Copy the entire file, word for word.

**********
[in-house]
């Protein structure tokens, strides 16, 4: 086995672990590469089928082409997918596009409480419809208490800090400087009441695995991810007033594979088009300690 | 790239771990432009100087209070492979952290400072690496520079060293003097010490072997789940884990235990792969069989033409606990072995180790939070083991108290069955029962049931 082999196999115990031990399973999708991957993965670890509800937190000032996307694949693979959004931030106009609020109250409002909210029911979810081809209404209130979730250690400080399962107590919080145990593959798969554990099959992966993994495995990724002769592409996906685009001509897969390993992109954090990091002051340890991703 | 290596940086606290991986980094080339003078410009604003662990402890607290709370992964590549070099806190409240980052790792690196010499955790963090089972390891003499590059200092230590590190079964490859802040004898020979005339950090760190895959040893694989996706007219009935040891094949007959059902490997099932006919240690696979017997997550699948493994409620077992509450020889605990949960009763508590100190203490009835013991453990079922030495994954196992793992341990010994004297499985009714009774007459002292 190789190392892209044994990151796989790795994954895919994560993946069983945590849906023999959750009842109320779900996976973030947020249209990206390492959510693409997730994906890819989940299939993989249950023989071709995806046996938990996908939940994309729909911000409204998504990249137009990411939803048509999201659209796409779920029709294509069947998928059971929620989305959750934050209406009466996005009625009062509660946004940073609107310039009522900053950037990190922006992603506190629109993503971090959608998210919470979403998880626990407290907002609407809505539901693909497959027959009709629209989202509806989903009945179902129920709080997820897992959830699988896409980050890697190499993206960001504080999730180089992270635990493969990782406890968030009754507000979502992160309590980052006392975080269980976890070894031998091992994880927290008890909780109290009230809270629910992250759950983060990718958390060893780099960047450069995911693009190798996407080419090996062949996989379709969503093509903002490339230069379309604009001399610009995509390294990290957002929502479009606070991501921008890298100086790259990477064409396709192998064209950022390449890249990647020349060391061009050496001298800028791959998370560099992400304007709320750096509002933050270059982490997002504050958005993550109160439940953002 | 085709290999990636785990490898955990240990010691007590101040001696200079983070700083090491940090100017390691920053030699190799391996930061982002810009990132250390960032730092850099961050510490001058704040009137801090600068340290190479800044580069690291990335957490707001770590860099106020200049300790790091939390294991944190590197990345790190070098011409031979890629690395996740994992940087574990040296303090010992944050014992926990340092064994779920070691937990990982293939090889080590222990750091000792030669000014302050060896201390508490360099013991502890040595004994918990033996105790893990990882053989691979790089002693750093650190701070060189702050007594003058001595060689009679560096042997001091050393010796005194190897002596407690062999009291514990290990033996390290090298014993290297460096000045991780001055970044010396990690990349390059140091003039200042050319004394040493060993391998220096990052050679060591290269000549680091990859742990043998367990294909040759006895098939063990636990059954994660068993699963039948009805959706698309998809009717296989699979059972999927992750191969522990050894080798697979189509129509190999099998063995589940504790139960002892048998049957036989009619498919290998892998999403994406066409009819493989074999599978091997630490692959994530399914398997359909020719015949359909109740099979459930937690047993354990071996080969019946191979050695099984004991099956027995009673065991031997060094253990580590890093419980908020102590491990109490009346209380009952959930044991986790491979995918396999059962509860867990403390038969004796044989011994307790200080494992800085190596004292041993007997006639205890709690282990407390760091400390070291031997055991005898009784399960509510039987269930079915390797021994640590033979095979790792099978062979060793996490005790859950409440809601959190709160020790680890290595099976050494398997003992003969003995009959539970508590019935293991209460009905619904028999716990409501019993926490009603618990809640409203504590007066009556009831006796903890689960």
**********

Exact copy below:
[in-house]
């Protein structure tokens, strides 16, 4: 086995672990590469089928082409997918596009409480419809208490800090400087009441695995991810007033594979088009300690 | 790239771990432009100087209070492979952290400072690496520079060293003097010490072997789940884990235990792969069989033409606990072995180790939070083991108290069955029962049931 082999196999115990031990399973999708991957993965670890509800937190000032996307694949693979959004931030106009609020109250409002909210029911979810081809209404209130979730250690400080399962107590919080145990593959798969554990099959992966993994495995990724002769592409996906685009001509897969390993992109954090990091002051340890991703 | 290596940086606290991986980094080339003078410009604003662990402890607290709370992964590549070099806190409240980052790792690196010499955790963090089972390891003499590059200092230590590190079964490859802040004898020979005339950090760190895959040893694989996706007219009935040891094949007959059902490997099932006919240690696979017997997550699948493994409620077992509450020889605990949960009763508590100190203490009835013991453990079922030495994954196992793992341990010994004297499985009714009774007459002292 190789190392892209044994990151796989790795994954895919994560993946069983945590849906023999959750009842109320779900996976973030947020249209990206390492959510693409997730994906890819989940299939993989249950023989071709995806046996938990996908939940994309729909911000409204998504990249137009990411939803048509999201659209796409779920029709294509069947998928059971929620989305959750934050209406009466996005009625009062509660946004940073609107310039009522900053950037990190922006992603506190629109993503971090959608998210919470979403998880626990407290907002609407809505539901693909497959027959009709629209989202509806989903009945179902129920709080997820897992959830699988896409980050890697190499993206960001504080999730180089992270635990493969990782406890968030009754507000979502992160309590980052006392975080269980976890070894031998091992994880927290008890909780109290009230809270629910992250759950983060990718958390060893780099960047450069995911693009190798996407080419090996062949996989379709969503093509903002490339230069379309604009001399610009995509390294990290957002929502479009606070991501921008890298100086790259990477064409396709192998064209950022390449890249990647020349060391061009050496001298800028791959998370560099992400304007709320750096509002933050270059982490997002504050958005993550109160439940953002 | 085709290999990636785990490898955990240990010691007590101040001696200079983070700083090491940090100017390691920053030699190799391996930061982002810009990132250390960032730092850099961050510490001058704040009137801090600068340290190479800044580069690291990335957490707001770590860099106020200049300790790091939390294991944190590197990345790190070098011409031979890629690395996740994992940087574990040296303090010992944050014992926990340092064994779920070691937990990982293939090889080590222990750091000792030669000014302050060896201390508490360099013991502890040595004994918990033996105790893990990882053989691979790089002693750093650190701070060189702050007594003058001595060689009679560096042997001091050393010796005194190897002596407690062999009291514990290990033996390290090298014993290297460096000045991780001055970044010396990690990349390059140091003039200042050319004394040493060993391998220096990052050679060591290269000549680091990859742990043998367990294909040759006895098939063990636990059954994660068993699963039948009805959706698309998809009717296989699979059972999927992750191969522990050894080798697979189509129509190999099998063995589940504790139960002892048998049957036989009619498919290998892998999403994406066409009819493989074999599978091997630490692959994530399914398997359909020719015949359909109740099979459930937690047993354990071996080969019946191979050695099984004991099956027995009673065991031997060094253990580590890093419980908020102590491990109490009346209380009952959930044991986790491979995918396999059962509860867990403390038969004796044989011994307790200080494992800085190596004292041993007997006639205890709690282990407390760091400390070291031997055991005898009784399960509510039987269930079915390797021994640590033979095979790792099978062979060793996490005790859950409440809601959190709160020790680890290595099976050494398997003992003969003995009959539970508590019935293991209460009905619904028999716990409501019993926490009603618990809640409203504590007066009556009831006796903890689960």